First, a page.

It’s not that I’m not happy to talk about it; I am. I’m just confused when the questions come because the book is so clearly, for me at least, about friendship. When I talk to female readers, though, they are inevitably interested in the travel itself or in my friendship with Carly. So I wonder, too, if there is some disconnect between what publishers (along with movie and TV producers) think their audiences want, versus what they actually desire in terms of the breadth of stories about female characters.

Another aspect of the story that really stayed with me was the impact that giving up music had on you. What’s your relationship to music now? Have you started playing music again, or has writing filled that creative space for you?

I was just having coffee with my former viola teacher this past weekend and we talked about this very question. I was devastated by leaving music school. I felt like a failure and, for a period of several years, it was actually painful for me to pick up my instrument. Then, in 2006, I met an awesome singer/songwriter, Steph Bishop, when I was student teaching for the summer. We started playing music together. It was the perfect re-entry because there was no pressure and it was such a different pursuit from the classical music I’d grown up playing. Now I play viola a lot and I get a lot of joy from it.

Writing is a wonderful creative outlet, too, of course, but the processes are very different in terms of how they affect me, actually. In some ways, I feel like I need both to be balanced.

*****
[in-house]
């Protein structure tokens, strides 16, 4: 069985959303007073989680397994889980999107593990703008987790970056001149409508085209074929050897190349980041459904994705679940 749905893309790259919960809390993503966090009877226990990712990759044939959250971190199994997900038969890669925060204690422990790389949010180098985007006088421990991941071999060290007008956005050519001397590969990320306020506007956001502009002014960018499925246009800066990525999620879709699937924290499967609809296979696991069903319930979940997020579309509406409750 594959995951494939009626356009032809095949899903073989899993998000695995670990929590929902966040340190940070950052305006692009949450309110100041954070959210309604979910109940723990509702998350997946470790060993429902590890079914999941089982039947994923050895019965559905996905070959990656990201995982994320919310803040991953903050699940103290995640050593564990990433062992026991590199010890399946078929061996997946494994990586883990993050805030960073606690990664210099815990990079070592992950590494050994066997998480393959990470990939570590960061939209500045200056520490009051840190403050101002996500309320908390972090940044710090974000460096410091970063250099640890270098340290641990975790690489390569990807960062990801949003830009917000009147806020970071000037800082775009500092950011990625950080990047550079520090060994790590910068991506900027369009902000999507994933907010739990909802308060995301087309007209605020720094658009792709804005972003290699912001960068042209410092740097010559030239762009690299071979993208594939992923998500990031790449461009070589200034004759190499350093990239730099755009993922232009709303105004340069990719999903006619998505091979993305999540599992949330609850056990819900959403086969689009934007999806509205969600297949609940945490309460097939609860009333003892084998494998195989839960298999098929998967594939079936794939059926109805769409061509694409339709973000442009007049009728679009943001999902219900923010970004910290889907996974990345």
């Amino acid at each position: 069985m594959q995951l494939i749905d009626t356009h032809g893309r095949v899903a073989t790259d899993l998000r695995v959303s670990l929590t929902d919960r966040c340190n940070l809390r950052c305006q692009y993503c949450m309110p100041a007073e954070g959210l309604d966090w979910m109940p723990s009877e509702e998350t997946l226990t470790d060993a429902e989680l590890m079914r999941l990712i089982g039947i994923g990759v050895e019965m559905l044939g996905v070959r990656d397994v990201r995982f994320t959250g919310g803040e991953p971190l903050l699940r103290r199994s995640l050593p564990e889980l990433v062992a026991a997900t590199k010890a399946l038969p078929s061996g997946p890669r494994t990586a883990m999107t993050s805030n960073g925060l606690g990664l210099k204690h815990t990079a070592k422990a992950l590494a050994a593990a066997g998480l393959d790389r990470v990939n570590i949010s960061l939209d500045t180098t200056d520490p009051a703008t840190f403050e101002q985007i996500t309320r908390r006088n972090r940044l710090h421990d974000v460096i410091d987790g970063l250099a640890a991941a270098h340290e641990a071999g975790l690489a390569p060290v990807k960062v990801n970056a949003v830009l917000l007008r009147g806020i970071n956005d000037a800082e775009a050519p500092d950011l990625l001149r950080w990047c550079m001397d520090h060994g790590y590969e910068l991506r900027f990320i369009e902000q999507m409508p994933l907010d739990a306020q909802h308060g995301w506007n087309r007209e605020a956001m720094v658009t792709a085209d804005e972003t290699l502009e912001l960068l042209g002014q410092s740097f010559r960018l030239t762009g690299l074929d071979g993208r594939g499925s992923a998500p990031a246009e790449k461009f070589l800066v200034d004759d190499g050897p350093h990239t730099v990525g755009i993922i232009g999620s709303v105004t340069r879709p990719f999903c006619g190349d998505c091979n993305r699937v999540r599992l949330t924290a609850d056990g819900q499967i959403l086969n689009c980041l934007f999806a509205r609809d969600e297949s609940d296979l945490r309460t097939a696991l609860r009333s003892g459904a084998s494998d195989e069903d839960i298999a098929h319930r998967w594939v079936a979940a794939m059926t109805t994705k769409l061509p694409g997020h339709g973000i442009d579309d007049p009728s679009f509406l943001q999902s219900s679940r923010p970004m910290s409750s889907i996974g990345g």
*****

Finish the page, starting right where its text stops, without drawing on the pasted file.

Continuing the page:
Finally, what’s next for you?

I’m traveling to Argentina this summer to write and also to remedy my very pathetic Spanish language skills. I’m also working on a new book project; it’s about history and identity and what we owe our pasts. I hope that is a sufficiently vague and intriguing description.

Indeed. Thanks, Rachel.

Eva Holland is co-editor of World Hum. She is a former associate editor at Up Here and Up Here Business magazines, and a contributor to Vela. She's based in Canada's Yukon territory.

5 Comments for Interview with Rachel Friedman: ‘The Good Girl’s Guide to Getting Lost’

Gary Singh 06.20.11 | 11:59 AM ET

As someone who went to music school, finished the degree, and then stopped playing a few years later, I have decided to read this book.

“I prefer the traveler version of myself.”
I can relate…

Laurie 06.21.11 | 9:09 PM ET

Can’t wait to read this tantilizing book!

Mary Arulanantham 06.27.11 | 6:21 PM ET

I plan to read this book asap, and perhaps recommend it to my book club. One of my major gripes about a certain other female authored travel book was its disingenuousness in its intent—shallowly cherry picking travel experiences, including friendships made on the way. I’ll be interested to see this author’s slant on the buddy travel experience.

I also like the idea of a “traveler version of myself.” So true. I often talk about translating myself into other cultures; still me, but different.

Mia Giovanetti 06.29.11 | 11:10 PM ET

This book sounds absolutely amazing- I cannot wait to read it! The theme of a friendship story as opposed to a love story seems like a refreshing departure from an “Eat, Pray, Love” type of travel story. This book sounds inspirational and heart-felt!

Phil Younghusband 07.19.11 | 2:57 AM ET

looking forward to this one